You also have to remember that no indicator is perfect. You have to balance the losses it saves you from and the wins it prevents. A volume indicator that tells you to avoid ten trades that would have been losses and stops you from entering three trades that would have been winning is, on balance, going to save you a lot of money. Of course, it is on you to work out how big the losses would have been in comparison to the wins and to factor that in when choosing the right indicator. In the same way, as it is your job to figure out whether you can find a volume indicator that can save you ten losses and only stop you from entering one winning trade.
But, with volume indicators (and with your approach to trading in general), eliminating losses is the path to success. Put the work in to find a good volume indicator, test it to the max and make sure it works how you need it to. Trade with confidence when it gives you a green light and, when it doesn’t, put your cards down on the table like a boss and stay out of the trade.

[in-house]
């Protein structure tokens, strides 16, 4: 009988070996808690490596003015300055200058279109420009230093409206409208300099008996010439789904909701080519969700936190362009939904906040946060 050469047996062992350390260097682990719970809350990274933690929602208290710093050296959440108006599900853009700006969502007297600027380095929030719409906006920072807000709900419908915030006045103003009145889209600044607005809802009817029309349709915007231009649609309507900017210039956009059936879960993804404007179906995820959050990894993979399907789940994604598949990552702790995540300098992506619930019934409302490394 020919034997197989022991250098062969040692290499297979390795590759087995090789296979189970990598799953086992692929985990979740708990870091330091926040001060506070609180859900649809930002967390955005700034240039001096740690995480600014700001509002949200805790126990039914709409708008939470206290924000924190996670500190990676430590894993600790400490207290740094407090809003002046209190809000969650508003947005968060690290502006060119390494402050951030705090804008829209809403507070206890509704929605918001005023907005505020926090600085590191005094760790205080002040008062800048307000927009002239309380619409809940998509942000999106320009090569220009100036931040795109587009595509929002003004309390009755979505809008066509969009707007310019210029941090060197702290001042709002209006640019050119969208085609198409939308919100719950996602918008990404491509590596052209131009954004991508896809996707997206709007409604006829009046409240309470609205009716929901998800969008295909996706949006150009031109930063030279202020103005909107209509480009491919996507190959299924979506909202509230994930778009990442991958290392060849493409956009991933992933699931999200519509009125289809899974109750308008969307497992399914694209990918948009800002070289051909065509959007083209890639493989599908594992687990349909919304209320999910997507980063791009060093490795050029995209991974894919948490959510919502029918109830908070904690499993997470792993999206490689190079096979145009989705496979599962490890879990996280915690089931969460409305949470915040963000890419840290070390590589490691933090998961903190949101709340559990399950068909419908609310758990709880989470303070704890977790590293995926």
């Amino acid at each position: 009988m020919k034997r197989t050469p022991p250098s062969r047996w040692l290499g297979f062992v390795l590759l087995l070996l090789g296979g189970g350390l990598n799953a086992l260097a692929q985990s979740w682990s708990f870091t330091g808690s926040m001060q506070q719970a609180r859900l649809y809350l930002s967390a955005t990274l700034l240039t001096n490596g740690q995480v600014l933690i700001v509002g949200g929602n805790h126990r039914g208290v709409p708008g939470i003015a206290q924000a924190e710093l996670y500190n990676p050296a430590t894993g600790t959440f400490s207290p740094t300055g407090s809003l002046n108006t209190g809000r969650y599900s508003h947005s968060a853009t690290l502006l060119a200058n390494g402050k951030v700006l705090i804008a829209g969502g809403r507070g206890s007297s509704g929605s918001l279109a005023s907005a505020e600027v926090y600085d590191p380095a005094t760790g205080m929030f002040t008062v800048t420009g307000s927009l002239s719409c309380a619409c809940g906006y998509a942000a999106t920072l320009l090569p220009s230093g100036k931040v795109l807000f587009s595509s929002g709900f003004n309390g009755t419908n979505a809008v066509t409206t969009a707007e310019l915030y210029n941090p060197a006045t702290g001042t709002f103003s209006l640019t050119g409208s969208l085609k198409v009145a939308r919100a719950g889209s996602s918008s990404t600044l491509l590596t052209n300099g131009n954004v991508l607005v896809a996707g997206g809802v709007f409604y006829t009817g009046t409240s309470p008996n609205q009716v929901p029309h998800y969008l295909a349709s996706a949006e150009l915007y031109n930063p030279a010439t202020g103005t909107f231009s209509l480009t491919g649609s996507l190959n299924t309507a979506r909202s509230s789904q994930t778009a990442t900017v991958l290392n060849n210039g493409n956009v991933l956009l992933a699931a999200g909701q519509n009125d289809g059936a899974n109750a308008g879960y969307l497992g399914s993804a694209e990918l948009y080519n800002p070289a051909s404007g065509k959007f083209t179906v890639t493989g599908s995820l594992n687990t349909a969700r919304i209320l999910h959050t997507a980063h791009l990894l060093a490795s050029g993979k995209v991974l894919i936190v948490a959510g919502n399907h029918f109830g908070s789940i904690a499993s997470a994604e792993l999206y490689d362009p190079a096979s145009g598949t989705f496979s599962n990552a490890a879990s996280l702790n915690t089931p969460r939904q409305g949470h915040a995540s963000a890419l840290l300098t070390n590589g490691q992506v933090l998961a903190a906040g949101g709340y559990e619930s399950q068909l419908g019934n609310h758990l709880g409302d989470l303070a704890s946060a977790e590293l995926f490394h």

As we said, nobody can tell you which indicator is going to work best with your system. You will have to put the work in and figure that out on your own. However, here are some indicators to take a look at and one to avoid.
Average Volume: This is the most basic, run-of-the-mill indicator that’s already integrated into your platform. It’s a moving day average set to a specific number of days and if you’re tracking a moving price average, it makes sense to set the average volume indicator to the same number of days. Bear in mind that anything less than 50 days is going to throw up a lot of unnecessary noise.
Force Index: This measures how bearish or bullish the market is at a given moment. You can use this in conjunction with a moving price average to measure how significant changes are in the power of bullish or bearish sentiment. It won’t do the job of telling you when to avoid a trade so much as it will tell you how robust a price trend is.